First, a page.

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FBU: Strikes due to 'Government refusing to talk'

Firefighters provide a first-class standard of service 24-hours a day, 365 days a year, and these strikes will remind government just how reliant they are on our members’ professionalism, commitment and flexibility.

However, there should be no need for industrial action, and it’s absurd that firefighters’ concerns over pensions have not been addressed already.

The government must stop claiming they are negotiating when they have refused to talk for two months and insist on forcing through proposals that are unaffordable, unworkable and unfair.

By simply conceding common sense and allowing firefighters a fair deal, the government could end this industrial action today.

– Matt Wrack, Fire Brigades Union General Secretary


Firefighters to strike on Christmas Eve and New Year's Eve

Firefighters in England and Wales will stage fresh strikes on Christmas Eve, New Year's Eve and January 3 in their long-running row with the Government over pensions, the Fire Brigades Union announced today.

Firefighters at Euston Fire station in London during the last strike. Credit: Yui Mok/PA Wire


Fire service needs to be 'transformed'

The fire and rescue service in England needs to be "transformed" to become more efficient, according to an independent report commissioned by the Government.

Sir Ken Knight, the former chief fire and rescue adviser behind the review, believes that a 40 per cent drop in incidents over the last decade means the service needs to adapt.

But the Fire Brigades Union said his recommendations are a cover for more cuts.

Tom Savvides reports:

Fire service review a 'good news story'

Sir Ken Knight, former chief Fire and Rescue adviser for England who carried out an independent report on the services, told ITV's Daybreak that his review was a "good news story."

Sir Ken Knight speaking on ITV's Daybreak. Credit: ITV Daybreak

He said: "Why is it that one fire service can cost twice as much as another, even though if, per head of population ... it's in a very similar area?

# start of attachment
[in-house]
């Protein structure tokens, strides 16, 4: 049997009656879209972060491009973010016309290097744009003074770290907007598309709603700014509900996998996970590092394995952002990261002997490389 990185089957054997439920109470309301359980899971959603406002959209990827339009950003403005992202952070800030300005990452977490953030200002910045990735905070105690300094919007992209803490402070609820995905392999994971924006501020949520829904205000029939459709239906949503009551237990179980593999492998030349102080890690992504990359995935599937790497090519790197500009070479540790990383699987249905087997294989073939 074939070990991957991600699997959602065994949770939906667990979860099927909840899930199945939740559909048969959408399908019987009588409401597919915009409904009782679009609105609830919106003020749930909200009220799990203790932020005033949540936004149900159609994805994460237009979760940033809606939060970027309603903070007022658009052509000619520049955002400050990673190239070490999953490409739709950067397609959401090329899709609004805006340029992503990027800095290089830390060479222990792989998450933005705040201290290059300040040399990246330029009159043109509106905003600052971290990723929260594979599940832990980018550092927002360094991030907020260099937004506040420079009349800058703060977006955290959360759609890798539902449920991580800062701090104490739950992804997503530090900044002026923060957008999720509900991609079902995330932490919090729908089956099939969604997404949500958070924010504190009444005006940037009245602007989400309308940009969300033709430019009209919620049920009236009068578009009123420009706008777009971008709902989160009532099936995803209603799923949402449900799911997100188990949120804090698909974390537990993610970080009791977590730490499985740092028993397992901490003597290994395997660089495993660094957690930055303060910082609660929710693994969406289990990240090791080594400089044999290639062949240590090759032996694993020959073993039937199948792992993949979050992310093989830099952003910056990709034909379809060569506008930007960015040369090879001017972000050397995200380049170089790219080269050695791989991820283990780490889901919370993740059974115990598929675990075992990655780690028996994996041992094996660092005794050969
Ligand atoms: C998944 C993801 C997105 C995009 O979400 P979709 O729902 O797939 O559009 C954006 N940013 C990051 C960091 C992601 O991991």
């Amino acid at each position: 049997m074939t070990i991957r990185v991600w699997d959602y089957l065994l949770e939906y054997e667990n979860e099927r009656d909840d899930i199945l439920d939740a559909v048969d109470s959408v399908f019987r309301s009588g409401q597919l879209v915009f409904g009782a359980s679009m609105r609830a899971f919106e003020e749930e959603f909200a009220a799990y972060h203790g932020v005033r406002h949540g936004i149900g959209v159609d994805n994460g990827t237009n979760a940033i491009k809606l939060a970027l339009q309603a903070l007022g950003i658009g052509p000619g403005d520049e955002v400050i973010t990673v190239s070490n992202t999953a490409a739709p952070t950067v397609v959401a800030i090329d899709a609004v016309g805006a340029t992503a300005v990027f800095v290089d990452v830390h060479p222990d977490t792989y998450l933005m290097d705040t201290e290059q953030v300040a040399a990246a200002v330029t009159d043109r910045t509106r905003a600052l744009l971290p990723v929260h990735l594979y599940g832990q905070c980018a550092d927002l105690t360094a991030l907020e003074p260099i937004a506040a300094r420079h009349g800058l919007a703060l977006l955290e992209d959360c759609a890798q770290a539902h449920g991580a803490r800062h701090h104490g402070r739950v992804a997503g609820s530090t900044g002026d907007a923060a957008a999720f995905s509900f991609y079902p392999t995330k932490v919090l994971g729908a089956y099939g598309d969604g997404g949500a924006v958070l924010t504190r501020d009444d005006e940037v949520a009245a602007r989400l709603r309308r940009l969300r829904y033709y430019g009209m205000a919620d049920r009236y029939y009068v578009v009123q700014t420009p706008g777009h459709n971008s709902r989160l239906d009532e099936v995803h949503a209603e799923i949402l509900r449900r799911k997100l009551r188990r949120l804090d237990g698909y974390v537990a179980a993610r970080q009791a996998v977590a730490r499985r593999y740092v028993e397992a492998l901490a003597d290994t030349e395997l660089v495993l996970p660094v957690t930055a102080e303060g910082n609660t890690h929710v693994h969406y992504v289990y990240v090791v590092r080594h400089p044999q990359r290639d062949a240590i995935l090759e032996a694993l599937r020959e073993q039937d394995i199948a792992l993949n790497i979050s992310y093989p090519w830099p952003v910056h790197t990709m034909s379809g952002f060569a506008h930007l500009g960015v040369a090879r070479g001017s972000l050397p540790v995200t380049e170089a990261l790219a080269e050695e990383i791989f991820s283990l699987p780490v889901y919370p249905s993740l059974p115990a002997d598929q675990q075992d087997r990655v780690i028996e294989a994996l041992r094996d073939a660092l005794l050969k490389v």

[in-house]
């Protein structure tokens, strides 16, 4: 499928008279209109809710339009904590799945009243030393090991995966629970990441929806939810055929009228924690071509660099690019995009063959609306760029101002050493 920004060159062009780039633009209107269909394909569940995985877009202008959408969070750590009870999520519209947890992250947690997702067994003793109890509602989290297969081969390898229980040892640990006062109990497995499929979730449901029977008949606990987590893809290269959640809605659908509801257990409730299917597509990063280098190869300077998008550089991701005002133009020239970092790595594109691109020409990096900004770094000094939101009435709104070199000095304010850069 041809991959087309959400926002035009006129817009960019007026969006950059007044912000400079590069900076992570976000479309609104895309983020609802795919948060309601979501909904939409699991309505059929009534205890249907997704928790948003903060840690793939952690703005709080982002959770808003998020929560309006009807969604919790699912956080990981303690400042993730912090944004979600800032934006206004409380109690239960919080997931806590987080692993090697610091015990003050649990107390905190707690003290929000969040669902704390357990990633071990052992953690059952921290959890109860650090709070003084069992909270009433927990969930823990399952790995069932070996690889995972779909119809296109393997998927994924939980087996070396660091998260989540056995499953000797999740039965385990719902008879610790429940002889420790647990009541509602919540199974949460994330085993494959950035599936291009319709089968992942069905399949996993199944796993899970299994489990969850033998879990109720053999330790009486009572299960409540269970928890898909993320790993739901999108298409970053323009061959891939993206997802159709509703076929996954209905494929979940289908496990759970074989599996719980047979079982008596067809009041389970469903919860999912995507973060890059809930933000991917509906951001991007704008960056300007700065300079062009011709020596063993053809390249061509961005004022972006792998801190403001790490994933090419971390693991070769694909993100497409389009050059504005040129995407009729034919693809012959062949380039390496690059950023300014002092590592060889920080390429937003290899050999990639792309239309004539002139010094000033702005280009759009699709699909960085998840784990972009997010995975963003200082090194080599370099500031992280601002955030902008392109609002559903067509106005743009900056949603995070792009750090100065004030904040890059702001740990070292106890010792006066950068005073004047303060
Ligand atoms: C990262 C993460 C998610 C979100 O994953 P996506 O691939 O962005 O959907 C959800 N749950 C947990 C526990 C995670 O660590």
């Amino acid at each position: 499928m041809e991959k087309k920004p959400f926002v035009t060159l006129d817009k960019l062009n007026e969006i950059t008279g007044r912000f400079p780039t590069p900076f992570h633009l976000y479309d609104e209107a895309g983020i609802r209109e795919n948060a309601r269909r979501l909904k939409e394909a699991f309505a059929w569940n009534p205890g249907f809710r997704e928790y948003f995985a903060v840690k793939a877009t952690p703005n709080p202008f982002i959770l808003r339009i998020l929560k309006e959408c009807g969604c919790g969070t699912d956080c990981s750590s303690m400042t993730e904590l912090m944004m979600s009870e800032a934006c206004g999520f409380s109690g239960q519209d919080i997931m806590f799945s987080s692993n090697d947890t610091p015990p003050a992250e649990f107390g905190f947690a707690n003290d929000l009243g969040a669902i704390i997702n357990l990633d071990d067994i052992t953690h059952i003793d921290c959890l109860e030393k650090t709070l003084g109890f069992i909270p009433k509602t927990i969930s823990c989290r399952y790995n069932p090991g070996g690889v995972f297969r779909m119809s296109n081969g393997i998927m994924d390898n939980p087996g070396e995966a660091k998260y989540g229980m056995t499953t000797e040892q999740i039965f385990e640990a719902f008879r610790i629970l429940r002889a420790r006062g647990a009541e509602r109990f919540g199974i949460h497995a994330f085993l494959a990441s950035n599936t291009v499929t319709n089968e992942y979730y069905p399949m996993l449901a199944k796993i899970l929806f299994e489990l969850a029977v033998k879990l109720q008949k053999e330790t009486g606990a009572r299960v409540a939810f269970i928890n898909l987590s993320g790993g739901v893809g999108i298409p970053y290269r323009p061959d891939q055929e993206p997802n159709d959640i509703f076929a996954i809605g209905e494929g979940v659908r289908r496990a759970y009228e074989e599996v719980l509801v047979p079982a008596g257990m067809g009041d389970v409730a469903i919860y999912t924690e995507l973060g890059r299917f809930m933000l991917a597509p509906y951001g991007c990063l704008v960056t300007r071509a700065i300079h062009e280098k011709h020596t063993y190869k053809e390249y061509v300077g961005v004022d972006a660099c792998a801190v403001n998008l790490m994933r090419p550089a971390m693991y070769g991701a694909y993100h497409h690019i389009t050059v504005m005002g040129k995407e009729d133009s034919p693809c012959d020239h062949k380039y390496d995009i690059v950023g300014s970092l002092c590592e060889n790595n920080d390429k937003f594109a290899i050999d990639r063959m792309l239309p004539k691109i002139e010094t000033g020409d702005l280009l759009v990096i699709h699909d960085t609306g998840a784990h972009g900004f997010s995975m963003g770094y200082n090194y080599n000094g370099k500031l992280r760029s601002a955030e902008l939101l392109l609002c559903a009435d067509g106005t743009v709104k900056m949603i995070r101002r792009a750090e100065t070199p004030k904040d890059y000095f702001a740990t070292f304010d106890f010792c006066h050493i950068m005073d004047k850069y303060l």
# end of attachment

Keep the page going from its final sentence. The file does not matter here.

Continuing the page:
"If those above the average cost just as much as the average, which provide really good fire services, there is £200 million to be saved.

"So it's right that these questions are asked, and that it's answered and debated by the fire and rescue service leaders themselves."

Review 'just a fig leaf for slashing services to bits'

General secretary of the Fire Brigades Union Matt Wrack said the independent review into the services was "just a fig leaf for slashing our fire and rescue service to bits".

David Cameron has promised to protect frontline services. That has been exposed as a lie over the past three years as the fire service has faced the biggest cuts in its history.

It is not just the Fire Brigades Union warning about this. Increasingly others in the fire service, including chief officers, are concerned over our ability to deliver this essential service.

Fire stations are being closed and fire engines are being axed. Last year alone a further 1,200 firefighter jobs were cut.

All these cuts mean a poorer service for the public. They mean waiting longer for a fire engine if you have a fire or other emergency. Ken Knight is attempting to bury all these facts in order to justify further cuts in the Government's forthcoming spending review.

'Much more can be done' to improve services efficiency

Sir Ken Knight, former chief Fire and Rescue adviser for England who carried out an independent report on the services, said "much more can be done" to improve efficiency.

Firefighters tackle a blaze in Peckham, London. Credit: Dominic Lipinski/PA Archive

He said: "As a firefighter for over 40 years I know the Fire and Rescue Service in and out. I know firefighters care deeply about public safety and do the best possible job.

"I've seen their capacity to adapt, even in the most trying of circumstances, but my report highlights that there is much more that can be done by the service leaders to make the service as effective and efficient as possible.

"My starting point was to maintain the quality of the service and to protect the safety of the public and firefighters. As I carried out this review I spoke with many services and found that there is widespread variation in the running costs and management decisions.

This presents a real opportunity to get to grips with what is happening and to save public money. Government and the 46 fire and rescue authorities should use it to decide how to transform the service to reflect the modern and safer world we live in today."

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